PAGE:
Lord, send us the people nobody else wants."
That was the bold prayer that set Grace Church, now a multi-site United Methodist congregation in Southwest Florida, on course for a future defined by outreach to "the least of these."
When Jorge Acevedo became pastor of Grace in 1996, the church was in a five-year decline. At its height, the church had reached 1,000 in attendance. By the time Jorge arrived, attendance had dropped by nearly 75 percent. The church was deep in debt, had unpaid bills, and was under scrutiny from the IRS for back payroll taxes.
Worse, from Jorge's perspective, the church's neighborhood had changed, but the church had not. Growth and health would come only with a commitment to outreach.
Grace Church's neighbors were indeed "the people nobody else wants"—addicts, prostitutes, and alcoholics. Outreach to the church's neighbors required a commitment to recovery ministry.
Discovery of Recovery
Today Grace Church operates one of the largest recovery ministries in America, with more than 800 people involved each week.
"For many pastors," Jorge explains, "their ministry passions come out of their own pain; and that's true for me." Jorge had experienced the pain that addiction brings, and he had witnessed it in the lives of his parents, sister, and brothers. "As a pastor, I see the wreckage in peoples' lives, and I know churches typically aren't safe places to talk about this stuff."
So Grace Church decided to do ministry in a way that incorporates the openness of recovery ministry.
But recovery was not always a part of the church's—or Acevedo's—vision for discipleship.
Jorge grew up with two parents who were functional alcoholics. They were good parents, he explains, but drinking and partying were part of his family's heritage. Jorge took his first drink in childhood and was an alcoholic by the time he was a senior in high school. Fortunately, Jorge became a Christian through the ministry of Campus Crusade for Christ just before his 18th birthday. He actively followed Jesus, but the charismatic church he joined upon his conversion discouraged him from seeking professional help for his addiction. Instead, he was encouraged to pray it away.
"I was a Christian basically white-knuckling recovery," he says. He stayed away from alcohol, but the approach took a toll.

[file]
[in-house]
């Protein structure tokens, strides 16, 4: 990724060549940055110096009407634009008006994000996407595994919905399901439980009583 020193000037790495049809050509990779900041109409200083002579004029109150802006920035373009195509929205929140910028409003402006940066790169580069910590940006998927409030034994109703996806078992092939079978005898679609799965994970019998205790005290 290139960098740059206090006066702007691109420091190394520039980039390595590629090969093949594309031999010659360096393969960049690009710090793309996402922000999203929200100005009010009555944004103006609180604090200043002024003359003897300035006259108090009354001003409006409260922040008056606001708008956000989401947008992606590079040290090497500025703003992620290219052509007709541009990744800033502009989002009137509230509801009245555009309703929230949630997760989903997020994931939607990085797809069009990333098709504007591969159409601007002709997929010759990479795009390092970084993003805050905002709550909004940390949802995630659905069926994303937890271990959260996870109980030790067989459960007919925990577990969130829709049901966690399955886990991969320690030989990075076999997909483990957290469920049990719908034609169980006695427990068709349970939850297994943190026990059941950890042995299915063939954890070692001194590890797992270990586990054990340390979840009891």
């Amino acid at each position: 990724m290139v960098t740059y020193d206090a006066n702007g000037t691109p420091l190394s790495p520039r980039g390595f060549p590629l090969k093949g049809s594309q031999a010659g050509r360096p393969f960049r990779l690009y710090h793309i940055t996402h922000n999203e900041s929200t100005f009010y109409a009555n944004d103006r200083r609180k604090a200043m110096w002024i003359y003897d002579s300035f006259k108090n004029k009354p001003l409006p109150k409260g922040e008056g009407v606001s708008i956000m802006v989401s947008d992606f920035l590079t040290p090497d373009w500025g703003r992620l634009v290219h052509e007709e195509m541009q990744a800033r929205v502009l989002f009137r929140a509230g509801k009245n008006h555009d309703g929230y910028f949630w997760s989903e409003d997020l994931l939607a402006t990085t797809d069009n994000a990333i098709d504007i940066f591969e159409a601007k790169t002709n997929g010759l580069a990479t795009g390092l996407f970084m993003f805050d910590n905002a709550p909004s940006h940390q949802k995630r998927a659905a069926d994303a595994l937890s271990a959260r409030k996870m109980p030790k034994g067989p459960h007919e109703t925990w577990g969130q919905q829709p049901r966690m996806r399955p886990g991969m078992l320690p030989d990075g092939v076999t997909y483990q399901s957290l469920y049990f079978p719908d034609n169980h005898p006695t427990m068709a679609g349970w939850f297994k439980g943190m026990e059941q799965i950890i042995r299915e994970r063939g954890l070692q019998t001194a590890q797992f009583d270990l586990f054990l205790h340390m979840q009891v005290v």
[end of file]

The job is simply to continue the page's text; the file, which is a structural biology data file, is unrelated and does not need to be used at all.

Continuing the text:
"I was a very angry husband, father, seminary student, and youth pastor," he says. "I should have been in working the steps, but I was not." Recovery and faith seemed totally unrelated.
That began to change when Jorge's older brother contacted him to say that he was sick and tired of his own addiction to drugs. Jorge was pastoring in Kissimmee, Florida, at the time, and he found out about a Lutheran recovery center nearby. Recovery and faith began coming together in Jorge's mind.
"The light came on," he says, "but gradually. It was like turning on a dimmer switch."
Several years later, Jorge joined a church staff in Fort Lauderdale. Another pastor on the staff was, like Jorge, an adult child of an alcoholic, who started attending Celebrate Recovery. And the worship pastor there was an alcoholic in recovery. In talking with them about recovery, Jorge realized the boon a better understanding of recovery could be for discipleship.
As Jorge sees it, the church isn't always effective in helping people recover from sin in their lives. Most churches handle the first three steps of recovery pretty well: (1) "We admitted we were powerless over [sin]—that our lives had become unmanageable, (2) came to believe that a Power greater than ourselves could restore us to sanity, (3) and made a decision to turn our will and our lives over to the care of God as we understood him." But if this is where the process stops, people never experience lasting change. It is not until steps four and five that people begin to address their defects of character and find resources for maintaining their recovery.